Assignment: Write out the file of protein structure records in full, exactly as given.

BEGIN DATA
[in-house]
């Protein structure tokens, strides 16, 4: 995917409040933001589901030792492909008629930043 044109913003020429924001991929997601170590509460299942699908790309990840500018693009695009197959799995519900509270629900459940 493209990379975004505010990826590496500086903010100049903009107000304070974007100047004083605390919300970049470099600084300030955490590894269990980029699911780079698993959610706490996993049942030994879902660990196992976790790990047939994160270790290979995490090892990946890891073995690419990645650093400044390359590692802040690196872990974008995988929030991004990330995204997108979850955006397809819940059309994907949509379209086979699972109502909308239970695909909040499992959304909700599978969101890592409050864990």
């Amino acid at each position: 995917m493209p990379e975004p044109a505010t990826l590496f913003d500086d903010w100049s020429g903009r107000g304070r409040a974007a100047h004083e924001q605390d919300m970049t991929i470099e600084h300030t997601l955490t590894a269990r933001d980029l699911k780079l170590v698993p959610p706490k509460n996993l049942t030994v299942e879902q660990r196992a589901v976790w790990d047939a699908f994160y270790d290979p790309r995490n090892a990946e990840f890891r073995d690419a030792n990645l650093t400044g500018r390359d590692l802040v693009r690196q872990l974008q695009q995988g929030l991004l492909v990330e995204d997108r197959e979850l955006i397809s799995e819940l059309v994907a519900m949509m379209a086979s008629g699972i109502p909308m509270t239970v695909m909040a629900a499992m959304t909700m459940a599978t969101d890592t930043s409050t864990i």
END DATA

[in-house]
């Protein structure tokens, strides 16, 4: 995917409040933001589901030792492909008629930043 044109913003020429924001991929997601170590509460299942699908790309990840500018693009695009197959799995519900509270629900459940 493209990379975004505010990826590496500086903010100049903009107000304070974007100047004083605390919300970049470099600084300030955490590894269990980029699911780079698993959610706490996993049942030994879902660990196992976790790990047939994160270790290979995490090892990946890891073995690419990645650093400044390359590692802040690196872990974008995988929030991004990330995204997108979850955006397809819940059309994907949509379209086979699972109502909308239970695909909040499992959304909700599978969101890592409050864990």
């Amino acid at each position: 995917m493209p990379e975004p044109a505010t990826l590496f913003d500086d903010w100049s020429g903009r107000g304070r409040a974007a100047h004083e924001q605390d919300m970049t991929i470099e600084h300030t997601l955490t590894a269990r933001d980029l699911k780079l170590v698993p959610p706490k509460n996993l049942t030994v299942e879902q660990r196992a589901v976790w790990d047939a699908f994160y270790d290979p790309r995490n090892a990946e990840f890891r073995d690419a030792n990645l650093t400044g500018r390359d590692l802040v693009r690196q872990l974008q695009q995988g929030l991004l492909v990330e995204d997108r197959e979850l955006i397809s799995e819940l059309v994907a519900m949509m379209a086979s008629g699972i109502p909308m509270t239970v695909m909040a629900a499992m959304t909700m459940a599978t969101d890592t930043s409050t864990i």